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Meteors Generate Radio Emissions

For the first time, meteors have been correlated in time and location in the sky with radio transients at frequencies of 25.6, 29.9, 37.8, and 37.9 MHz. Ten radio transients—radio emissions lasting tens of seconds—discovered in 11,000-hours-worth of all-sky images recorded by the Prototype All-Sky Imager (PASI) of the Long Wavelength Array (New Mexico) have been correlated to large, energetic meteors (average velocity of 68 km/sec). The research team, led by Kenneth Obenberger (University of New Mexico) and colleagues at UNM, NASA Jet Propulsion Lab, Virginia Tech, US Naval Research Lab, and Long Island University, compared the radio transients with known radio frequency bright sources and interference but discounted these as sources of the randomly-positioned transient pulses. Comparison of the PASI data with detections from NASA's All Sky Fireball Network sealed the association to meteors. The two images below show a meteor observed simultaneously by the All Sky Fireball Network and the PASI–Long Wavelength Array.

Sky image compared with simultaneously acquired radio emission image of a meteor.

[LEFT] Meteor (outlined in red rectangle) in a night sky image obtained from a camera at the NASA All-Sky Fireball Network station located in Mayhill, New Mexico. [RIGHT] Bright radio emission from the same meteor, acquired by the Prototype All-Sky Imager of the Long Wavelength Array. The image shows intensity of radio waves in the night sky to 25 degrees above the horizon at the circle's edge. The red dot notes the final location of the meteor. Both images are displayed in the same orientation.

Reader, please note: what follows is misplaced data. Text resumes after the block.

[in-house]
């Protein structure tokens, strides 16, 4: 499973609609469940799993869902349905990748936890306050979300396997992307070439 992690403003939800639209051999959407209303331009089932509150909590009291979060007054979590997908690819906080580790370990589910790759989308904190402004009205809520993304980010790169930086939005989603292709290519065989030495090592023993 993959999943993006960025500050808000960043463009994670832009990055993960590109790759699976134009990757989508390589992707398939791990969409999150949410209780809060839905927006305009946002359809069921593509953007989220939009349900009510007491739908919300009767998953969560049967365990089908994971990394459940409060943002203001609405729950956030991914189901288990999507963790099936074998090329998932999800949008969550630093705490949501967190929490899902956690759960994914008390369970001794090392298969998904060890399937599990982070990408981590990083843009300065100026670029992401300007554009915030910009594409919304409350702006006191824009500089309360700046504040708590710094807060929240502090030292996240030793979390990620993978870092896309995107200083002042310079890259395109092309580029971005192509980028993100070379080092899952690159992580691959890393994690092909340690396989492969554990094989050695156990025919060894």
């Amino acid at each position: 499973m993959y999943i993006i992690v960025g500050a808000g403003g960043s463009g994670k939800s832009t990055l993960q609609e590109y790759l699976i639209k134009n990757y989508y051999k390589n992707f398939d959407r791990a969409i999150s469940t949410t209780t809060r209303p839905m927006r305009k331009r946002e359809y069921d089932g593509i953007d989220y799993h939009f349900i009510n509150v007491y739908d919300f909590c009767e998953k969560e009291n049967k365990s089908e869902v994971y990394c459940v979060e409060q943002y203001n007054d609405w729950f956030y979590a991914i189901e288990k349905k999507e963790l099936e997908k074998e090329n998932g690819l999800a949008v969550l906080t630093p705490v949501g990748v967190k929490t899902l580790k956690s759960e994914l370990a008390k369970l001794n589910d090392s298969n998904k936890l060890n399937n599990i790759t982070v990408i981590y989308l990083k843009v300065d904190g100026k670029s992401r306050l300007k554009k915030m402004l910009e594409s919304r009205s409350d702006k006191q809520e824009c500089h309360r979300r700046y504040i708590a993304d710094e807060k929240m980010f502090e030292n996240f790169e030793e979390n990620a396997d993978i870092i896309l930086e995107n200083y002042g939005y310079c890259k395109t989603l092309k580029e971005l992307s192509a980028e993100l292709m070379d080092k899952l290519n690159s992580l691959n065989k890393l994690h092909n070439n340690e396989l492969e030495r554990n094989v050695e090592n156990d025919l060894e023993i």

These new findings are different phenomena from the well-known scattering of radio waves by ionized meteor trails or by man-made radio frequency interference.

Specifically, Obenberger and coauthors suggest the meteors radiate energy at radio frequencies. As astronomers further investigate these radio emissions to learn more about the physics of meteors and the total amount of energy they radiate at radio frequencies, we gain a better understanding of the phenomenon of extraterrestrial material entering Earth's atmosphere (see a selection of PSRD articles listed below). And as everyone knows, after touchdown, the meteorites are extremely useful objects to get hold of.

pdf link, Meteors generate radio emissions  (pdf version)

See Reference:
·   Obenberger, K. S., Taylor, G. B., Hartman, J. M., Dowell, J., Ellingson, S. W., Helmboldt, J. F., Henning, P. A., Kavic, M., Schinzel, F. K., Simonetti, J. H., Stovall, K., and Wilson, T. L. (2014) Detection of Radio Emission From Fireballs, The Astrophysical Journal Letters, v. 788:L26, doi: 10.1088/2041-8205/788/2/L26. [ abstract ]

·   Long Wavelength Array–live radio cam

See PSRD articles
·   A Summer Fall: The Tissint Martian Meteorite
·   Asteroid, Meteor, Meteorite (Almahata Sitta)
·   Meteorite Shower in Park Forest, Illinois
·   Tagish Lake – A Meteorite from the Far Reaches of the Asteroid Belt
·   The Surprise Meteorite Fall in Russia, February, 2013

Written by Linda Martel, Hawai'i Institute of Geophysics and Planetology, for PSRD.

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June 2014